Taxing decisions: Uncertainty over fiscal cliff may spur some to adjust financial plans
BY LAURIE WINSLOW World Staff Writer
Sunday, December 09, 2012
12/09/12 at 3:20 AM
Related Story: 10 tax tips for 2012
Tick tock. Tick tock.
Time is running out for 2012, which is hardly a merry thought for those who are behind in their holiday preparations, much less their tax planning.
Year-end tax planning is more taxing because so much uncertainty surrounds what will become of the impending "fiscal cliff" - a combination of expiring Bush-era tax cuts and government spending cuts that become effective at the end of December if Congress doesn't act.
Observers have speculated that if this combination of events takes place, it could have a detrimental effect on the economy.
If nothing is done, ordinary tax rates will increase, qualified stock dividends will be taxed at ordinary tax rates and long-term capital gains will be taxed at a higher rate next year.
Simply put, income taxes are set to go up for all Americans by Jan. 1, 2013.
With everything that is up in the air, it's hard to pinpoint what's important from a tax-planning perspective, accountants say.
"The important thing is you've got to have a plan and stick to that plan," said Jeffrey Frable, a certified public accountant and partner with Curzon Cumbey & Kunkel PLLC. "All these tax implications and threats and rumors, they really shouldn't be what's directing your action."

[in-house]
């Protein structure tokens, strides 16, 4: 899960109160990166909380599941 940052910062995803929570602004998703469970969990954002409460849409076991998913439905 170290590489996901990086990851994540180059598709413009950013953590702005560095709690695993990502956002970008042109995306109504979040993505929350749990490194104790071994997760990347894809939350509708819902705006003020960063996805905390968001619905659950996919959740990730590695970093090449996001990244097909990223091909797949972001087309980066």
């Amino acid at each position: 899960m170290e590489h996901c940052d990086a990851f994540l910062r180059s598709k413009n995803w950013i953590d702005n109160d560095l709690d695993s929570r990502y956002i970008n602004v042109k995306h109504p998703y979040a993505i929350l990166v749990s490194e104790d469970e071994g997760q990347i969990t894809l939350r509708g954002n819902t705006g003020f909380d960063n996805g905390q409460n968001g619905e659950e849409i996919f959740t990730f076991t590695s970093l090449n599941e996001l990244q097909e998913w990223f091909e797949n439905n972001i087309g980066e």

A change in the capital gains rate is one of the biggest changes looming. Currently, the long-term capital gains tax rate is 15 percent for most taxpayers, but that increases to 20 percent next year. Long-term capital gains refers to assets such as stocks, bonds and property held more than one year.
For those in the lowest tax brackets, the long-term capital gains tax rate rises from 0 percent to 10 percent next year.
"If you think the rates are going up and you have some assets that are liquid such as stocks or mutual funds, you could go ahead and sell those to take advantage of the currently historically low capital gains rates," said Paul Muret of Muret CPA PLLC.
Frable cautions, however, against making dramatic moves before year end just because capital gains could be taxed at a higher rate next year.
Taxpayers hear all this news about how capital gains rates are going to go up next year and automatically think they need to start dumping stock or selling business interest to take advantage of the better rate this year, but that isn't necessarily the case, Frable said.
"If you're not ready to do it and it's not part of your big-picture plan, you need to get over the fear and the comments that are out there time and time again. ... This fiscal cliff could really scare people into doing some things they don't want to do," Frable said.
Among other changes in store: Tax brackets are set to rise next year. For 2012, the tax brackets are 10 percent, 15 percent, 25 percent, 28 percent, 33 percent and 35 percent. Next year, those rates will go up respectively to 15 percent, 28 percent, 31 percent, 36 percent and 39.6 percent.
In some cases, it may make sense for some taxpayers to accelerate income into 2012 to take advantage of the lower tax rates if they expect to be in a higher tax bracket next year. For example, self-employed people who report income and expenses on a cash basis can issue bills and try to collect on them. Some clients might be willing to pay for January 2013 goods or services in advance, said Steve Milam, a certified public accountant with Milam & Associates PLLC.